Writing about a house I have never seen in person seemed a strange proposition at first. Even the extraordinary photographs by the Guerra brothers are no substitute for the experience of an actual visit, of being inside the building, immersed in its architecture; they are no substitute for experiencing the light, the proportions, the textures, the passage of time, the cold and the heat.
Drawings and images can never fully convey the way in which the architecture reacts and adds to the circumstances of a location, a brief, the life and aspirations of a family. This is an elementary observation for an architect, and in any other circumstances I would have politely turned down the invitation.
Nevertheless, perhaps because I have always harboured a great admiration for modern Brazilian architecture, the teachings of which have taught me to become a better architect myself, perhaps as a result of the fascination inspired in me by São Paulo, a city I have visited multiple times, or perhaps driven by my deep curiosity for the career of Márcio Kogan, I fortunately decided to accept.
I often say that I do not believe in an architecture of powerful concepts at the expense of habitability. There is no shortage of examples of this kind of architecture, popularised by a press thirsty for strong, compelling images. However, the Tetris house demonstrates the architect’s great maturity, revealing an architecture of great clarity, in which I can imagine a comfortable, sophisticated and happy life.
The design strategy rests on a great portico in the shape of an inverted “U” which protects and shelters a fluid interior, closed where appropriate for reasons of privacy, built from wood. However, the boundaries drawn by the wood are not opaque, unfurling into a series of narrow openings allowing a certain degree of permeability.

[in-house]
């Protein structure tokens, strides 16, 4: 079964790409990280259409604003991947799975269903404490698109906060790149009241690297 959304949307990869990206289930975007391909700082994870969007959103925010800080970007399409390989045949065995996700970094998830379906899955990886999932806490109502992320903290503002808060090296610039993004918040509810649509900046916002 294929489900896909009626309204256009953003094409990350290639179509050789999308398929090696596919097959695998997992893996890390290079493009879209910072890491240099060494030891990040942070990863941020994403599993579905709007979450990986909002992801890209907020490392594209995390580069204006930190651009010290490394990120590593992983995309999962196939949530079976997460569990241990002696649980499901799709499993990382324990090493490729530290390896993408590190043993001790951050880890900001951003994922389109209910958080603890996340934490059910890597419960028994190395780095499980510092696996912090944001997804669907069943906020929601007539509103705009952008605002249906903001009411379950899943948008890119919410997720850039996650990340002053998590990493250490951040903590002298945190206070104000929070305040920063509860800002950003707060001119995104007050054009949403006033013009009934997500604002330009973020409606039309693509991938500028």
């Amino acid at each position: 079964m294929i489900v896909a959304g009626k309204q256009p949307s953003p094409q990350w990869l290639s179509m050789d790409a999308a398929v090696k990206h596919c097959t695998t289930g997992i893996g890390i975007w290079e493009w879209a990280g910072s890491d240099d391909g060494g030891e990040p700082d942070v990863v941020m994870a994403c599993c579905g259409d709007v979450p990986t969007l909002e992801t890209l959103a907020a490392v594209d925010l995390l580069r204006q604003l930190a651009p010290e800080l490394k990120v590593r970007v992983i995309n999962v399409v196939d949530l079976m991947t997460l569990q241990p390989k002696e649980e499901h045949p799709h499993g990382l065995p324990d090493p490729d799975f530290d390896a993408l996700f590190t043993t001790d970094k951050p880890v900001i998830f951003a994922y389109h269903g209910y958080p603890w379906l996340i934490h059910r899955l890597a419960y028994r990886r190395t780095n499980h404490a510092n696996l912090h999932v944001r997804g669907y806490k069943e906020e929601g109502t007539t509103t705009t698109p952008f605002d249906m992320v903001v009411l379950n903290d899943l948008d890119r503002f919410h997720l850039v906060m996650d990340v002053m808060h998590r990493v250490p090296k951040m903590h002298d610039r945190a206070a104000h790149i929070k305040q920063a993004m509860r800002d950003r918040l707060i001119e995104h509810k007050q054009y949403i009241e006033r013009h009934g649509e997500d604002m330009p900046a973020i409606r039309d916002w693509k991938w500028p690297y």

Indoors and out are naturally interconnected, with a clear complementarity between indoor life and the garden/swimming pool. To achieve this effect, the architect uses a long wooden deck reaching into the garden, which gives the impression of having been taken from inside the house. The boundary between the interior and the exterior is radically dematerialised by glass walls featuring elegant frames in a minimal design.
I can easily imagine a family and friends in the midst of a lively party on a warm São Paulo evening, gliding freely among the succession of spaces between the garden and the covered terrace. Ultimately, this is another key feature of the project: the generous manner in which space opens itself up to the house’s inhabitants.
Location São Paulo, Brazil
Architecture Studio MK27
Authors Marcio Kogan, Carolina Castroviejo
Team Fernando Falcon, Maria Cristina Motta, Mariana Ruzante. Studio collaborators Eduardo Glycerio, Gabriel Kogan, Lair Reis, Mariana Simas, Oswaldo Pessano, Renata Furlanetto, Samanta Cafardo, Suzana Glogowski
Interiors Diana Radomysler
Landscape Renata Tilli
Structures Pinto Rodrigues Engenharia Estrutural
Contractor All’e Engenharia / Eng. Luis Esteves Caldas Neto